Introduction«Peru is a beggar sitting on a treasure chest»
In 2018, Peru had a population of almost 32 million and an economic output of 222 billion US dollars. According to the World Bank (2017), an average income per capita of just over USD 6 000 corresponds to the country's classification as a middle-income country in the upper range. Peru ranks 89th in the United Nations Human Development Index. Measured in terms of life expectancy, educational level and standard of living, the country is thus attested to a high level of human development. However, the Gini coefficient of 43.3% (2017) makes it clear that Peru has considerable income disparities, even if these are not quite as pronounced as in other Latin American countries.
In 2018, Peru's foreign trade ratio was 49.0%, with the country importing just under $53 billion in goods and services and exporting $56 billion. In the same year, foreign direct investment in Peru amounted to USD 104 billion, accounting for 6% of the country's investment in Latin America.
On Transparency International’s corruption perception index (2019), Peru ranks 105th of 180 countries, and is thus considered a country with a high susceptibility to corruption in the public sector. According to Human Rights Watch (2017), civilians have been repeatedly injured and killed by security forces in protests against mining projects and major infrastructure measures in recent years. It should be noted, however, that violence has declined recently. Journalists investigating corruption by public officials and businessmen, however, are covered up, intimidated and threatened with libel charges. Reporters Without Borders notes, however, that in 2018, no journalists were killed and one was arrested in connection with their activities. In the press freedom ranking, Peru ranks 85 out of 180 countries.
75% of the population’s municipal waste (2001) is collected and 15% therof are being recycled (2001). In 2015, 89.9% of Peru's population had access to basic drinking water services, with a significant gap between urban (94.6%) and rural (72.4%) areas. It should also be noted that only half of the population was supplied from safe drinking water sources (50.2%). According to the latest figures available, 81% of the population is connected to the sewage collection system (2009).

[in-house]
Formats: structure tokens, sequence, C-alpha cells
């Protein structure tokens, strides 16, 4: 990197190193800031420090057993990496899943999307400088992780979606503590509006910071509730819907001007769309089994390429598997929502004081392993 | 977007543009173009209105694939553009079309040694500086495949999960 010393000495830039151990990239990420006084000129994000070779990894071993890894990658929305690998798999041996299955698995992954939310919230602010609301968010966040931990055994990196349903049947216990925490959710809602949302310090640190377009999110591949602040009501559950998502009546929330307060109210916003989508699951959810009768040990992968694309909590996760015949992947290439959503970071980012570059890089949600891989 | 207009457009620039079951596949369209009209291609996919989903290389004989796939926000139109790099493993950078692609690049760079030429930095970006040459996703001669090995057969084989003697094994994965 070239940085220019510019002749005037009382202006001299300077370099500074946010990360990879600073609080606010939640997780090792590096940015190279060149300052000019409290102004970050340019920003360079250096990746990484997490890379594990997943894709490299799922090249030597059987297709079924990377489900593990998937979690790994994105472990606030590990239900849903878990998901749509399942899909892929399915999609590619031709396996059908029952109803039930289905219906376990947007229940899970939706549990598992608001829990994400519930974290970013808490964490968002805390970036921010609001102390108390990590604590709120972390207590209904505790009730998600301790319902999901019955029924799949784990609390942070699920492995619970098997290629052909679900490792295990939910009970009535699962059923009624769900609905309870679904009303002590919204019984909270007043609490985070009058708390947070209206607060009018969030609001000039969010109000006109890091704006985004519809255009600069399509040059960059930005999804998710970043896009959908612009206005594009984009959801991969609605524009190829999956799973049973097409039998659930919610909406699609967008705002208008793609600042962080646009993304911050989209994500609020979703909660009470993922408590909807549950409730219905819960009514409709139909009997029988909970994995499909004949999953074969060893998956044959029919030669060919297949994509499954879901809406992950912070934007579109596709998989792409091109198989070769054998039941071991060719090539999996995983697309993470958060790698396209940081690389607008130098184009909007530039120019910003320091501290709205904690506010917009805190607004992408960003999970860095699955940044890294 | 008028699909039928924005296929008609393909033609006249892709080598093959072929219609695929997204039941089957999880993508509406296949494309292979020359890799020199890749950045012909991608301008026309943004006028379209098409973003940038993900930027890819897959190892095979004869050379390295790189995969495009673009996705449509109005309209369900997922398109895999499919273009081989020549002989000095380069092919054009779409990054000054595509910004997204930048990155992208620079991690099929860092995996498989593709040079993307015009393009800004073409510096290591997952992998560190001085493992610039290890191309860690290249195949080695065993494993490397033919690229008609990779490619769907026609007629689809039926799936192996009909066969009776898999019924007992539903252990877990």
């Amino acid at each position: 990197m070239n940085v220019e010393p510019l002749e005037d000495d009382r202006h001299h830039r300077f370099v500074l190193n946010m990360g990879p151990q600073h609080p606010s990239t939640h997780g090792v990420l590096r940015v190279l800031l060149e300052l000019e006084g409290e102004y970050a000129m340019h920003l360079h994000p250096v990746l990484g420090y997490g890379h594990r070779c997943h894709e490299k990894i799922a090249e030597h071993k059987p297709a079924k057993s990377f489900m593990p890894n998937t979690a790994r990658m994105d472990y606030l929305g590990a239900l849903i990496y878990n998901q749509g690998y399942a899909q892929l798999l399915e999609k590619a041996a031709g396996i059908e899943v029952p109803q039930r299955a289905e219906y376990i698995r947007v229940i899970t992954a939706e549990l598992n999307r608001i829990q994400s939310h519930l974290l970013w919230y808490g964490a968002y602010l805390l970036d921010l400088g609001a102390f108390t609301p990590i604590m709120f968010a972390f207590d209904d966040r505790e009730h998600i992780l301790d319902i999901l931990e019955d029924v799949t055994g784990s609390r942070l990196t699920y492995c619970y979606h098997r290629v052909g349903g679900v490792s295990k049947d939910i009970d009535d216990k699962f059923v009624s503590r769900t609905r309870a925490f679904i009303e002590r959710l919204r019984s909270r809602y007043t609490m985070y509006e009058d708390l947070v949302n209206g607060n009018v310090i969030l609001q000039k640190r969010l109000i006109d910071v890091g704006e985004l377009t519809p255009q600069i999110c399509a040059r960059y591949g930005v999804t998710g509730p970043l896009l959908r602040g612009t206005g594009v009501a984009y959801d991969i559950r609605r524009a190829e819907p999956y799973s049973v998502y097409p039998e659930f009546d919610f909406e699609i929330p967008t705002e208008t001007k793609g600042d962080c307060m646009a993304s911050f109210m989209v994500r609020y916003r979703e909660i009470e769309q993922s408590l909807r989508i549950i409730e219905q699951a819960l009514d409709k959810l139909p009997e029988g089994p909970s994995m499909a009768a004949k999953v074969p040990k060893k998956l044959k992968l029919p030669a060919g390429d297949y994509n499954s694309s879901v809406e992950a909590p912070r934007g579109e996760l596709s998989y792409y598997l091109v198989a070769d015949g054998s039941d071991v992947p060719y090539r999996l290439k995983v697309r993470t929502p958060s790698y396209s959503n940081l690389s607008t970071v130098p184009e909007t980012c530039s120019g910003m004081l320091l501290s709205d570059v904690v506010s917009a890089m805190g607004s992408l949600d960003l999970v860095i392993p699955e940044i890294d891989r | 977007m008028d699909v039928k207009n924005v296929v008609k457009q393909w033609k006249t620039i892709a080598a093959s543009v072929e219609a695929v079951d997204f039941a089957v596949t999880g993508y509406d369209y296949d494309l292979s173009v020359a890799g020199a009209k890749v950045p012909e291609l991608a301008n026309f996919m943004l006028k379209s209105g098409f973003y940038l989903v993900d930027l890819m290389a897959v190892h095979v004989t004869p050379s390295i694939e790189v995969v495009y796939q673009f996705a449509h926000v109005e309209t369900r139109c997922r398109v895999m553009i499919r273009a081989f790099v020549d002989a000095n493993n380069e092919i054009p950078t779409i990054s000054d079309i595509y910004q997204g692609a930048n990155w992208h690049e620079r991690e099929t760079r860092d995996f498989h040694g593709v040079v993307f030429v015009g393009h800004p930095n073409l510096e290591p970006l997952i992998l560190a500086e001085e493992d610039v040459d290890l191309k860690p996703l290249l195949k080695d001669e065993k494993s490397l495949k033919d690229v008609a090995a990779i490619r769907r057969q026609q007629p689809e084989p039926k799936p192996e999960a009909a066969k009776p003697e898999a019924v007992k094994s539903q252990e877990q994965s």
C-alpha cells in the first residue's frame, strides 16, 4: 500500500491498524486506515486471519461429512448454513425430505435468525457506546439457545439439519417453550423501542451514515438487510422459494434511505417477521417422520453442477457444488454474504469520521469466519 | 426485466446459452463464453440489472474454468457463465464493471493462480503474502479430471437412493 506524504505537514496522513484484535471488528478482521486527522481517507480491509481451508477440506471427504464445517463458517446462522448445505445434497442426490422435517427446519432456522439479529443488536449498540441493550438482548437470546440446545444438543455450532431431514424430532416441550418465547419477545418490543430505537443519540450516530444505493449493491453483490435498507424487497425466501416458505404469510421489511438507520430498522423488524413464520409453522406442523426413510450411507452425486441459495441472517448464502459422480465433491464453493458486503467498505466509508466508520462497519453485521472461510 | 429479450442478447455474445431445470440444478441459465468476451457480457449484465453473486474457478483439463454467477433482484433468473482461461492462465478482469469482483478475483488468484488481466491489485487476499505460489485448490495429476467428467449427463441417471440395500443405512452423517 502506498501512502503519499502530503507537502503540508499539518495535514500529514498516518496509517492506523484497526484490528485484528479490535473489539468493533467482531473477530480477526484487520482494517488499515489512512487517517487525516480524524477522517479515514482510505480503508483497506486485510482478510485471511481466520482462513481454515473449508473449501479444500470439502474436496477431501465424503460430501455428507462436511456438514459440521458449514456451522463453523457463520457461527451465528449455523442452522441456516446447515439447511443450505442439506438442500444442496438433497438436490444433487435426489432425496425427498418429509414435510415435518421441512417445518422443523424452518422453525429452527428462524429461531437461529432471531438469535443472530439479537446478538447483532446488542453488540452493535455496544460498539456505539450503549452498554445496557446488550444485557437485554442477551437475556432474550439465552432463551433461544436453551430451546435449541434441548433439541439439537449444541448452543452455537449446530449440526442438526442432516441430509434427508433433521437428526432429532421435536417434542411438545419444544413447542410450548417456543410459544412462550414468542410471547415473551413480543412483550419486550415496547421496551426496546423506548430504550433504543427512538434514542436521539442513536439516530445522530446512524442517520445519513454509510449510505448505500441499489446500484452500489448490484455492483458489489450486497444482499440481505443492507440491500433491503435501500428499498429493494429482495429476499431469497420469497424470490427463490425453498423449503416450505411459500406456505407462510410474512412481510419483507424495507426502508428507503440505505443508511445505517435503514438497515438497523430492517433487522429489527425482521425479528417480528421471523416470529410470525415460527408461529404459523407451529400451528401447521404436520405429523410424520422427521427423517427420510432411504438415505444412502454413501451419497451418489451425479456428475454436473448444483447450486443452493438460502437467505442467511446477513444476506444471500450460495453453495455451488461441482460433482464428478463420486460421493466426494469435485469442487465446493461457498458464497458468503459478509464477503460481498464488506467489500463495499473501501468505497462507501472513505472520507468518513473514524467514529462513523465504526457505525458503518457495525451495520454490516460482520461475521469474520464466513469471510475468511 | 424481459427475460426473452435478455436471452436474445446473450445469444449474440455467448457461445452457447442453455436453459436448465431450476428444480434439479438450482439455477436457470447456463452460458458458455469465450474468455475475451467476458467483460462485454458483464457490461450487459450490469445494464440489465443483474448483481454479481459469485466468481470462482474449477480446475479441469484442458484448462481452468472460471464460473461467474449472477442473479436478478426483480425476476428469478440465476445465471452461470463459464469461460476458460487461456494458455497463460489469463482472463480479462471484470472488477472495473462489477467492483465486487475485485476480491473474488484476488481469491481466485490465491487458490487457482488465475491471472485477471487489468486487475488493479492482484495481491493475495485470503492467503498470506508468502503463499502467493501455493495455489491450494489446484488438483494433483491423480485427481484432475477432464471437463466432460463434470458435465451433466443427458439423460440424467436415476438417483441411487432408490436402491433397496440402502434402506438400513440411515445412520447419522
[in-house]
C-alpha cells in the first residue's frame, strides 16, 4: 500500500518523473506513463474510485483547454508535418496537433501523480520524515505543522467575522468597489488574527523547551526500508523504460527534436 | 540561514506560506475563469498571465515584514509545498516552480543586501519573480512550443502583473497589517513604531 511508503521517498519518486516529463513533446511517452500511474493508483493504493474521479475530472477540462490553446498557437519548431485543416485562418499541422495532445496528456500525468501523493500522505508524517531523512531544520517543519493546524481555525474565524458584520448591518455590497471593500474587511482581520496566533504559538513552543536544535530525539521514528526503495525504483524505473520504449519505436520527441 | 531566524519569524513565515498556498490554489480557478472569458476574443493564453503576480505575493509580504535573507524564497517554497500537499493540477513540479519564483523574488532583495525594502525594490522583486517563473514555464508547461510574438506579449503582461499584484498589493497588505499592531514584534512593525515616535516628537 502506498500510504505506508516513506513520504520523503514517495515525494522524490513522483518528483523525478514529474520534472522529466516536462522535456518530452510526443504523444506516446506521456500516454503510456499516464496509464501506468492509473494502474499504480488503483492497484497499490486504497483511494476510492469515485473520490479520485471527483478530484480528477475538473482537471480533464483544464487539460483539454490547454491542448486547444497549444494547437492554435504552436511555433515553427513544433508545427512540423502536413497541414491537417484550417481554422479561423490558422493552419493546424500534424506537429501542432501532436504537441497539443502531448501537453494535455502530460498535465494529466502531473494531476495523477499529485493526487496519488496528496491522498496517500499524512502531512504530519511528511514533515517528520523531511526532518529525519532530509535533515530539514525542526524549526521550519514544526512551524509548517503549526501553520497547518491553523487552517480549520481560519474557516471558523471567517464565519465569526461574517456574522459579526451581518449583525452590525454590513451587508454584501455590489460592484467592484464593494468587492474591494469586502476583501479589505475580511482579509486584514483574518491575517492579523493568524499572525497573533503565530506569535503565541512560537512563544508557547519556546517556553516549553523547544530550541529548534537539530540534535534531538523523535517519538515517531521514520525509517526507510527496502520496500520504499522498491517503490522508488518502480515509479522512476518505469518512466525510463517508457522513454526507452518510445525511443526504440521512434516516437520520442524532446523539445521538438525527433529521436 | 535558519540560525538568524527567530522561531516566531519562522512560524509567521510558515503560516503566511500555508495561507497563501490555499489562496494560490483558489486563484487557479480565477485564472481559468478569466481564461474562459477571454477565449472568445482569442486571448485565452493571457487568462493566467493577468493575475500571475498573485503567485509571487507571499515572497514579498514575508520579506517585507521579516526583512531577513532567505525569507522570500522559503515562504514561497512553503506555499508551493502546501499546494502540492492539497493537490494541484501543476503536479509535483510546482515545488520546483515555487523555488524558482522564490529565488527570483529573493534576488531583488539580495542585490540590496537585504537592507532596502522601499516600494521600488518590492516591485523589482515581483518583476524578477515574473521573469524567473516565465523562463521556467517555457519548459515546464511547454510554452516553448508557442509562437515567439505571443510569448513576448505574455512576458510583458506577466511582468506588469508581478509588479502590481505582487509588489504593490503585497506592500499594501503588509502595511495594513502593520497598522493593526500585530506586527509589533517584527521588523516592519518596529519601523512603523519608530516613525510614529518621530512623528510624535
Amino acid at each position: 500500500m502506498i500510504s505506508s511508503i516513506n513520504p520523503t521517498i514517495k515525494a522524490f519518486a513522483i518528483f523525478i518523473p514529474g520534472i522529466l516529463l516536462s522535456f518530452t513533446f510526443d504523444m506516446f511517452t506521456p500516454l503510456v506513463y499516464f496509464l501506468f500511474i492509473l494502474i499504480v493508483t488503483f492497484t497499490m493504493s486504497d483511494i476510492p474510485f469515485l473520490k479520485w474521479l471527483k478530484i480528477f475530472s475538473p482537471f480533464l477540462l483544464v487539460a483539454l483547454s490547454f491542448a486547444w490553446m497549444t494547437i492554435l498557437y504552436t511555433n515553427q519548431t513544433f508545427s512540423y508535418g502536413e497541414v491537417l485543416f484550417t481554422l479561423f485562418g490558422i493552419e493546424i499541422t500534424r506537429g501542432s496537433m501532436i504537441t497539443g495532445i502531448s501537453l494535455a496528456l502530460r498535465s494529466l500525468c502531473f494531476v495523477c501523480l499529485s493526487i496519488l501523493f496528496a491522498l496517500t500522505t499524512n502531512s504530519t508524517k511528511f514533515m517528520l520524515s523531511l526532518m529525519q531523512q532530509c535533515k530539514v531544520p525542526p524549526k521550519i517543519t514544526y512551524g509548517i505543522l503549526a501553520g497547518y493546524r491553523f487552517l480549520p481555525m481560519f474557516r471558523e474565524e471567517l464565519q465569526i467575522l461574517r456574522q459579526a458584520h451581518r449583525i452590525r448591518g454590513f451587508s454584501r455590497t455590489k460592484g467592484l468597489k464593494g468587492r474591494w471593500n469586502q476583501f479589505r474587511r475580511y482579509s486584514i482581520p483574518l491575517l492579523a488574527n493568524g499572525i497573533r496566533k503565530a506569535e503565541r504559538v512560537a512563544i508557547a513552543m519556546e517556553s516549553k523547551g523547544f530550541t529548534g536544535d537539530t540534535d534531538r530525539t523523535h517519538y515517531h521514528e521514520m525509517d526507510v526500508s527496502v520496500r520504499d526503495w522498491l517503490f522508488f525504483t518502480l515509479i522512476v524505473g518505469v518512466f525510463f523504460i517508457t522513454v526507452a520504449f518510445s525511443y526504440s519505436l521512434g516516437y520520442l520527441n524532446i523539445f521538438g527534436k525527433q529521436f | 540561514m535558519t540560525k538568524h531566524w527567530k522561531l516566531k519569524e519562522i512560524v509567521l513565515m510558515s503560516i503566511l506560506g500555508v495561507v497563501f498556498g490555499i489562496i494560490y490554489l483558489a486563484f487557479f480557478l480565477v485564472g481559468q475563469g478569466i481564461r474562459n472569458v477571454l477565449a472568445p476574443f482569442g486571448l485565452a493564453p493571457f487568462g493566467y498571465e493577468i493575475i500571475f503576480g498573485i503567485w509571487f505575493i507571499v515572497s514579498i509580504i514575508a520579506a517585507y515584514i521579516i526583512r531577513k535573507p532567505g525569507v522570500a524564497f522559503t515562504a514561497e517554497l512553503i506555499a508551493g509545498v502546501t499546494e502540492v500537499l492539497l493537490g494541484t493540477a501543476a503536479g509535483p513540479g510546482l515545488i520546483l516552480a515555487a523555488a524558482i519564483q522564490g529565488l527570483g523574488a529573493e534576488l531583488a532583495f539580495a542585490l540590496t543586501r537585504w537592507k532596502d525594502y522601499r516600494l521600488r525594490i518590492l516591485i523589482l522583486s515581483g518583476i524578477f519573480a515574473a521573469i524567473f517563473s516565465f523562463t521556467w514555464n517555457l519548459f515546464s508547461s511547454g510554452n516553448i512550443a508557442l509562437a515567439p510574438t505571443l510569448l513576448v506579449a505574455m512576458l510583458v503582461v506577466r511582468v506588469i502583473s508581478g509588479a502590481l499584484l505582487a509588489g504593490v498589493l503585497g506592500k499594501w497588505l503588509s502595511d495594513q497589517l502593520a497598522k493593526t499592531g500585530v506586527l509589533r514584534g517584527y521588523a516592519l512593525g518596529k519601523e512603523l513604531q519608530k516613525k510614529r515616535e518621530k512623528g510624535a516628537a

With per capita emissions of 2.0 tonnes, Peruvian CO2 emissions are below both the high average level of 5 tonnes and the regional average for Latin America of 3.1 tonnes per capita.
The following sections provide examples of the challenges facing companies in Peru in the areas of human rights/working conditions, the environment and corruption. In addition, examples are given of how companies can shape their responsible corporate management in concrete terms.
Human rights«There is no serious discussion of human rights in Peru»
In Peru's most poor and inaccessible mining regions, the conflicting interests of the local indigenous population and the mine operators clash. In the countless small gold mines, hazardous working conditions and illegal working and mining methods are the order of the day. These include the improper use of mercury and cyanide to bind the gold, but also various forms of forced labor. In industrial mining, which is operated by large, mostly multinational companies, working conditions and ecological standards are generally better, but there is still considerable potential for conflict in large mining operations. Conflicts over land and water, illegal or involuntary resettlement, environmental pollution or the excessive use of local infrastructure are just some of the reasons that repeatedly lead to sometimes violent conflicts.